Senators from both sides of the political aisle are balking at an attempt by the White House to sell as much as 300,000 acres of national forest land to pay for extending what has been a successful program to fund schools in rural, economically distressed regions of 41 states. With the so-called “county payments” law expiring in September, the Bush administration is positioning the land sale as a viable way to keep the funding flowing to pay for rural schools.
But resistance from both Democrats and Republicans concerned about losing public land may sink the proposal altogether. “To propose selling off public lands we will lose forever, in exchange for a program we can pay for by other more prudent means, is simply irresponsible,” Senator Craig Thomas, a Wyoming Republican, told reporters last week. Meanwhile, Senator Maria Cantwell, a Democratic firebrand hailing from Washington State, related, “The Bush administration wants to eliminate a proven, balanced initiative in favor of a public lands fire sale.”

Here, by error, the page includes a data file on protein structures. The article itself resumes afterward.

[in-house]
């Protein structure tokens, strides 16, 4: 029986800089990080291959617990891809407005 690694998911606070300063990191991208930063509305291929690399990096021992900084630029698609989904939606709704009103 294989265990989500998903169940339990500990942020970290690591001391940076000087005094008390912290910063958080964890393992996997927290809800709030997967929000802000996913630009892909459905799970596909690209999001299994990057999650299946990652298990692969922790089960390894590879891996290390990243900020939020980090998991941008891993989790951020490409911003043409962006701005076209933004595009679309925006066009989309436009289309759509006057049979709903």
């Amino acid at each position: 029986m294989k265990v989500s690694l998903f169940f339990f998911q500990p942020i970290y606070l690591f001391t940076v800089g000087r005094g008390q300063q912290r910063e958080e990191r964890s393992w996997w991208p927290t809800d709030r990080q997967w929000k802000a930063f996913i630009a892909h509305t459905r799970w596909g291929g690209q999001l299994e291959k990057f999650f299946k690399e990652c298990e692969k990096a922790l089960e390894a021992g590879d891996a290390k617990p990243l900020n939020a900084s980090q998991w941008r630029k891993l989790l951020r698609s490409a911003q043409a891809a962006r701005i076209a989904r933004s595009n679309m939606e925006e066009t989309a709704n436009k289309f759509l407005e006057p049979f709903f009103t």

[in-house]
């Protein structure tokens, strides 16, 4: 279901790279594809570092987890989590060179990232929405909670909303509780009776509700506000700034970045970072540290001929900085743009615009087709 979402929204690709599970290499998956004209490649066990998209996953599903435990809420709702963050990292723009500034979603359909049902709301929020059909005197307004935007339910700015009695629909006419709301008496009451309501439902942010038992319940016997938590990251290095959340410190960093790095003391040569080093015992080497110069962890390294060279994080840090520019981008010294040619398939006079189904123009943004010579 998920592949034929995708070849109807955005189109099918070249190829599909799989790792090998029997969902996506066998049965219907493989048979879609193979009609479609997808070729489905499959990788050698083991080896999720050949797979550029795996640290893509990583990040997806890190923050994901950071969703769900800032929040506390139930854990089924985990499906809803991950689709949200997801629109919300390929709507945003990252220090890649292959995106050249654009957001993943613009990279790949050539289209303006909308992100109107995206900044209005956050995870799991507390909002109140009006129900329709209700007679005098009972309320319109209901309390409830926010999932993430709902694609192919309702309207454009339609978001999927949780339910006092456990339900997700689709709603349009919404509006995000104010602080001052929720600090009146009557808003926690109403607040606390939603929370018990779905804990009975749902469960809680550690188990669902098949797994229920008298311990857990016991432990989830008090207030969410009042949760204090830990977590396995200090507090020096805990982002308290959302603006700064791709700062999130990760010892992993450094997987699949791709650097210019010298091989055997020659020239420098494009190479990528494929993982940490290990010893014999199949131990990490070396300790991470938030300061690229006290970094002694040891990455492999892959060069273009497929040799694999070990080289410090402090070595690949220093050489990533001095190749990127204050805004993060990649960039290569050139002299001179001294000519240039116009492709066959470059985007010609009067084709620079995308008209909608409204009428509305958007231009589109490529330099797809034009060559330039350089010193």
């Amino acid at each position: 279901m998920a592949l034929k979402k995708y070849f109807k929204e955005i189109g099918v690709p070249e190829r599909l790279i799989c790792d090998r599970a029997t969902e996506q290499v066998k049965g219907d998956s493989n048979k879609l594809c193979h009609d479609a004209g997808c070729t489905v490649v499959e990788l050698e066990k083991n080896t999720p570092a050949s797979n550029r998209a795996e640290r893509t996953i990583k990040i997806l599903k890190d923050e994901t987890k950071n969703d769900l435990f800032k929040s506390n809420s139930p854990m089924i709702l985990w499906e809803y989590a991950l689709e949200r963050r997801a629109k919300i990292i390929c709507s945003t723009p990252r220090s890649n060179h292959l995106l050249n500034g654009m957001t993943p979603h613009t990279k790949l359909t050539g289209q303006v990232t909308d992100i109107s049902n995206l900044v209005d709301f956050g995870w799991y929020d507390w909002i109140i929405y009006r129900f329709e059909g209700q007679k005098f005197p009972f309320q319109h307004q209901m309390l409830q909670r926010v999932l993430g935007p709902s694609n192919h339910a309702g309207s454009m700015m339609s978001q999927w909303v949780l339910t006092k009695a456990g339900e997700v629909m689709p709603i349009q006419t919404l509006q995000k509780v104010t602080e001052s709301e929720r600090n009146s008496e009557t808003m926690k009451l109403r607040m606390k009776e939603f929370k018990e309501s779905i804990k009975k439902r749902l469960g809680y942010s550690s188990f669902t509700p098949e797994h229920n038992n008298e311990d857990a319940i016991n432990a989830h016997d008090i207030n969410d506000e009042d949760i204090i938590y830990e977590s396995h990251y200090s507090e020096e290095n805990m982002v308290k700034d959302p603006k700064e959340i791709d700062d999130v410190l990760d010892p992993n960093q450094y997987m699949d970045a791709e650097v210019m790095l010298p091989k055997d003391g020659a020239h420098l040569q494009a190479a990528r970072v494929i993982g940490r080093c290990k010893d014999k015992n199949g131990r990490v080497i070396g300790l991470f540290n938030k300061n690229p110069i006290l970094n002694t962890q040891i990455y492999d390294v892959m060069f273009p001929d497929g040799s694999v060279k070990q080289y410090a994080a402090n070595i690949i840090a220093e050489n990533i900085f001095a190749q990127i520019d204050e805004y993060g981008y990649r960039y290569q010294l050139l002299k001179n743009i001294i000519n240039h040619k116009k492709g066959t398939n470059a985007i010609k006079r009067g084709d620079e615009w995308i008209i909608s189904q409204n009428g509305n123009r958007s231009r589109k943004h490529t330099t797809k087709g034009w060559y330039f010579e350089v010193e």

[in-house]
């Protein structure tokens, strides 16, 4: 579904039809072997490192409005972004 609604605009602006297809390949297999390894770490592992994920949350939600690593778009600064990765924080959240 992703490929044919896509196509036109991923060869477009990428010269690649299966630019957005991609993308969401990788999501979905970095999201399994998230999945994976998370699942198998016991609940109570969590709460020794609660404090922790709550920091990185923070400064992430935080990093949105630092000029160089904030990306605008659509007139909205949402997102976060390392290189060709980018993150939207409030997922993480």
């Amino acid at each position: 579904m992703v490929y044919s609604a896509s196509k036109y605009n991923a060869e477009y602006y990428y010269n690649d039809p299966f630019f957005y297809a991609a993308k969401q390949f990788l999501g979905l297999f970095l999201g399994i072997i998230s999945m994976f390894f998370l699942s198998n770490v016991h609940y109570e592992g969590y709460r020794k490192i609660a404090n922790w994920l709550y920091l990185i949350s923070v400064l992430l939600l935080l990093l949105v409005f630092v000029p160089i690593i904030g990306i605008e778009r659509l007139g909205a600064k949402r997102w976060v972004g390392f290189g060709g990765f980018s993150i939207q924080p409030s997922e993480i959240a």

But federal officials defend the plan as a humane way to help otherwise struggling communities get by. And according to Agriculture Undersecretary Mark Rey, the lands proposed for sale are isolated, difficult or expensive to manage, and no longer meet Forest Service needs. “We think this is justified as a one-time transition to help rural schools,” Rey concludes.
The White House has included the national forest land sale plan in its 2007 budget proposal, which Congress is expected to vote on later this month. Yet with so many Republicans against it, political analysts doubt the controversial plan will be included in the final budget as delineated by Congress.